How To Go Beyond the ESRB's Sexual Content Descriptors

Posted by | January 14, 2015 | Tips for Parents | One Comment
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Most parents are fairly familiar with the ESRB ratings that can be found on game boxes and elsewhere. These ratings give us an idea of what might be found in a game, including the sexual content.  But the content descriptors…well, there are a lot of them. For instance, what’s the difference between Sexual Themes, Suggestive Themes, and Mature Humor? There’s no way to know just by looking at the box. Not to worry—here’s an explanation that should help.

Breaking Down the Ratings

With each ESRB rating comes content descriptors. These are the short phrases found on the ratings that  are meant to give parents a rough idea of what types of mature content might be in a game. There are nine descriptors pertaining to sex and sexual content. Each is partially influenced by the overall game rating—Suggestive Themes in an E10+ game might be a bit less sexy than in an M for Mature game, for example. This is definitely confusing, and the confusion is amplified by subjectivity on the part of the people rating the game. That’s not an indictment, but rather an acknowledgement that the descriptors alone don’t usually give enough information for parents.

If you go to the ESRB website, you can find more details about a game’s content. For example, if you Google “ESRB Fable III synopsis” you’ll be able to find a link to the ESRB’s additional information (under Rating Summary) about the game’s story, its violent content, its sexual content, its language, etc. But the brief content descriptors, which is all that appear on the box, don’t go into much detail. Here are the official rating descriptors for sexual content, as found on the ESRB’s website:

Crude Humor – depictions or dialogue involving vulgar antics, including “bathroom” humor

Mature Humor – depictions or dialogue involving “adult” humor, including sexual references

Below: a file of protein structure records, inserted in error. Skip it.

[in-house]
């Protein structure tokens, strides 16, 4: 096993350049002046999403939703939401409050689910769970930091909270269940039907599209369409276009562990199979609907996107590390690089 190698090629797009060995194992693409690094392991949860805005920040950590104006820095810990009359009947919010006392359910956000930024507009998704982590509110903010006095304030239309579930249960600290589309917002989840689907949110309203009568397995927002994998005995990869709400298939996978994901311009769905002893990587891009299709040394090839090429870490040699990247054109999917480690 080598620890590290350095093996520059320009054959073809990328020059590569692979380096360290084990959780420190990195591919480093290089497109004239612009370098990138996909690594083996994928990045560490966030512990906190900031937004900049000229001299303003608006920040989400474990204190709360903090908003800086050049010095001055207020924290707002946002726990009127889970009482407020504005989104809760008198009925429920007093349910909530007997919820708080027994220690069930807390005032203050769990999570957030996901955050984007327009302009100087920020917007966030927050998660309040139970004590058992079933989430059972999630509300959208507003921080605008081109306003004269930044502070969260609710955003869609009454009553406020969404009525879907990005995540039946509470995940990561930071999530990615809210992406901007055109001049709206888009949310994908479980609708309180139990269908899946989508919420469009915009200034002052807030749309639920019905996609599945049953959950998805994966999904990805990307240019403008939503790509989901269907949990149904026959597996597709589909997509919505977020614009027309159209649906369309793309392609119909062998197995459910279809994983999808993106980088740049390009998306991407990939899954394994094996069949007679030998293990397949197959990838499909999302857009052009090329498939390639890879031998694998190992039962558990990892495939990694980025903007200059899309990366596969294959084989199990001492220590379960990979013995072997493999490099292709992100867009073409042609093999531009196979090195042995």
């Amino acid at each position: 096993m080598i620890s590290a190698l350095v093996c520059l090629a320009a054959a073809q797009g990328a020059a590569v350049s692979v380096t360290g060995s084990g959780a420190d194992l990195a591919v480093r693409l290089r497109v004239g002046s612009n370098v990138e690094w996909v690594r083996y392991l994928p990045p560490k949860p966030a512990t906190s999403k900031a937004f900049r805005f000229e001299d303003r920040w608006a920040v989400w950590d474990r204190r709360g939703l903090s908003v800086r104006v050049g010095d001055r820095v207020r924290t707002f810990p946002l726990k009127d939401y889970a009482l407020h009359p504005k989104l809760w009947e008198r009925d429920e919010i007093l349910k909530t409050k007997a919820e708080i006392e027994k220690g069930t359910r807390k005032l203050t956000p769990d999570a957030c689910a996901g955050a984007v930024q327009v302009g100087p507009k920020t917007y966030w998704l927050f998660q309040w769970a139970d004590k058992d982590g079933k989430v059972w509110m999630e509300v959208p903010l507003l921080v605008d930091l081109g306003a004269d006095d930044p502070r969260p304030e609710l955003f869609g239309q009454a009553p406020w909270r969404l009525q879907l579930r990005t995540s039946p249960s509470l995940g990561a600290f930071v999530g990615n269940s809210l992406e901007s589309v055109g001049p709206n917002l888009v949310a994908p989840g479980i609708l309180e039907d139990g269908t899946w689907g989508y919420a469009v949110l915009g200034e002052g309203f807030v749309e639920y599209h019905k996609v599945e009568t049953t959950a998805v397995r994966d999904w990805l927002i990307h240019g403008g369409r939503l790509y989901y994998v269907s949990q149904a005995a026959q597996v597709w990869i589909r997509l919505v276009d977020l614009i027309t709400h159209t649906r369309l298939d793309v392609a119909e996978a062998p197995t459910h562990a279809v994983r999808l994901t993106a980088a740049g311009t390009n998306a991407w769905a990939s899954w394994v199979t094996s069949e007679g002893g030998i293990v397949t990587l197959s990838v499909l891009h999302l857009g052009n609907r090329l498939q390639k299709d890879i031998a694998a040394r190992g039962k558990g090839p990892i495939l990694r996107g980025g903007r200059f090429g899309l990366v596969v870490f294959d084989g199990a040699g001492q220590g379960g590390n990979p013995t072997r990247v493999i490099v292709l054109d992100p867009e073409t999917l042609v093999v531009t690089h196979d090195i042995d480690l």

Nudity – Graphic or prolonged depictions of nudity

Partial Nudity – Brief and/or mild depictions of nudity

Sexual Content – Non-explicit depictions of sexual behavior, possibly including partial nudity

Sexual Themes – References to sex or sexuality

Sexual Violence – Depictions of rape or other violent sexual acts

Strong Sexual Content – Explicit and/or frequent depictions of sexual behavior, possibly including nudity

Suggestive Themes – Mild provocative references or materials

NOTE: Content Descriptors are applied relative to the Rating Category assigned and are not intended to be a complete listing of content. When a Content Descriptor is preceded by the term “Mild” it is intended to convey low frequency, intensity or severity.

As we can see, each of these descriptors bleeds into the next. If a game is described as having Sexual Content, which possibly includes partial nudity, then should it also have the Partial Nudity descriptor? The short answer: sometimes. Not extremely helpful, I know.

That isn’t to say that the rating descriptors aren’t useful. Sometimes all you need is an idea of what can be found in a game. Many parents, though, would prefer a more detailed description of what their child will encounter—adults, too, might be interested. It’s also true that some content descriptors seem to overrule others. For instance, a game that contains Mature Humor might also contain Sexual Content, but the rating association typically goes for the more explicit descriptor. In general, we can assume that a parent who isn’t comfortable with their kids seeing the Sexual Content probably won’t care much that there’s also Mature Humor present, but everyone has different boundaries, and this is one detail that sometimes gets lost in the shuffle.

Nudity vs. Partial Nudity

Partial Nudity typically refers to scantily clad characters, rather than outright nakedness. It might also indicate that there is a scene where a character’s nudity is implied, but not actually shown—for instance, if they are covered by a bit of scenery or underwear or shown only from the back and waist up. Nudity, conversely, conveys that the player might encounter actual nudity. (This is rarely waist-down nudity, but don’t rule it out.) Nudity also doesn’t necessarily mean there’s sexual content—if a game has a Nudity tag but not a Suggestive Themes or Sexual Content tag, it probably means that the nudity isn’t occurring in a sexual situation.

The Lady of the Forest is ostensibly topless, but she is not ever shown in a sexual situation.

The Lady of the Forest in Dragon Age: Origins is ostensibly topless, but she is not ever shown in a sexual situation.

Some baseline things you might want to know: these ratings don’t necessarily detail sexual content vs. sexual objectification. These are actually very different types of content, and a game with some sexual content but no objectification might be a better story to expose kids to than a game with no sexual content but a lot of objectification. Nudity and Partial Nudity are often markers of whether a game’s female characters are sexualized, if only because female characters tend to be the ones with fewer clothing items. This isn’t universally true, and it’s changing as time goes on, but parents can use these descriptors as flags that warrant further investigation.